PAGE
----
Last week I gave Army Wives the worst review I've ever doled out.
And the readers of this column are so astute. I was so busy being angry that it never even dawned on me how ridiculous it was to hold back Denise from the shooting, given that she was a trained nurse. It's always great to have you all here to back up the less than favorable opinions of a show just as much as you do the complimentary.
Needless to say, I was skeptical going into "The War at Home."
A Centennial celebration on a military base was infiltrated, a general was the target and another officer jumped into the line of fire - and the story was rushed into practically nothing. So my question is this: Why did they bother? If there wasn't going to be some bigger purpose to the whole thing, couldn't they have done the impossible and used the 100th episode to honor the service men and women?
When Claudia Joy called, Michael thought so little of the event that he told her she should just continue her trip with the first lady. The rest of the gang had a cookout. Everyone just hanging out like it's all good times. Really?
Any other time, I might have enjoyed the cutesy music video montage of Trevor learning to be a baby daddy filmed in hyper speed to Devo's "Working In A Coal Mine." However, in light of every other topic on the show and the heft of the issues (the shooting, divorce and suspected child abuse), it felt forced and out of place.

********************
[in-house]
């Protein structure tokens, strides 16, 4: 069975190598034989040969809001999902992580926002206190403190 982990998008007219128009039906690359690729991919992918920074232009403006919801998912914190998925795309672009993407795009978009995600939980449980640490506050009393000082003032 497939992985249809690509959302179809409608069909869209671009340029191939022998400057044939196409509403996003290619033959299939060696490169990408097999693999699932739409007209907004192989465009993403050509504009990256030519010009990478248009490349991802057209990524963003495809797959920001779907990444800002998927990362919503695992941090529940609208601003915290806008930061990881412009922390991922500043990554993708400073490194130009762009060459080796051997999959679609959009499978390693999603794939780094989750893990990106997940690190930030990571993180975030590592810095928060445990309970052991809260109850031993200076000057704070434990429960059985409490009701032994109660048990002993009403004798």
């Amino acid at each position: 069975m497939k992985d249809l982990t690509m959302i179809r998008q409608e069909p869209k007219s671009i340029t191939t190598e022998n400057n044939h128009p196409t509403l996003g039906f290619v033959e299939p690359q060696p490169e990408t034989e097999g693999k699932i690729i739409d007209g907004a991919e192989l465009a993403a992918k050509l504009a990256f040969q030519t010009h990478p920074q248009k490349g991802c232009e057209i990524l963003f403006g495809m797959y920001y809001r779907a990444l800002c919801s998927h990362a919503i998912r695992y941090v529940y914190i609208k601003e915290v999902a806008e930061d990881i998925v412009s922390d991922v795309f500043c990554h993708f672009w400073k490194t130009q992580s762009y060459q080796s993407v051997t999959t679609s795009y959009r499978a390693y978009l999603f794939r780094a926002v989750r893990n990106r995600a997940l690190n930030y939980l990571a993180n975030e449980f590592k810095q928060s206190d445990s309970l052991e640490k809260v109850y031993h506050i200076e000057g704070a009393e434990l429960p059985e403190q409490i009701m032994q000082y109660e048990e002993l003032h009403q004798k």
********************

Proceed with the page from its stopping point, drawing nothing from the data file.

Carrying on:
The other thing I've noticed is the continued digging into the wound of the Army in general. Joan mentioning that continued deployment makes every problem more difficult. The strange looks Michael was giving to Frank even though the cat had his tongue. A first marriage is more challenging when you're young and in the Army. It's so much more stressful to raise a child when your husband is in the Army, that wives take to breaking their kids bones. Overall, it was insulting.
Elsewhere, Gloria decided to leave Charleston in the wake of her divorce with Hector, which means we're losing the best character introduced this season. She was just leaving as Jackie found out Kevin was injured in a humvee accident in Afghanistan. These things took place with, as the commercials continue to say, we have only "three episodes left until it's all over."
My thoughts are that the show extended the sixth season to 22 episodes knowing fully well it wouldn't have a seventh, but would also hit the magical 100th episode mark for syndication purposes. At this point, the series can afford to let plot fall by the wayside because the prize has already been won. Guaranteed syndication.
But I long for the magic that once was Army Wives.
Carissa Pavlica is the managing editor and a staff writer and critic for TV Fanatic. She's a member of the Critic's Choice Association, enjoys mentoring writers, cats, and passionately discussing the nuances of television and film. Follow her on Twitter and email her here at TV Fanatic.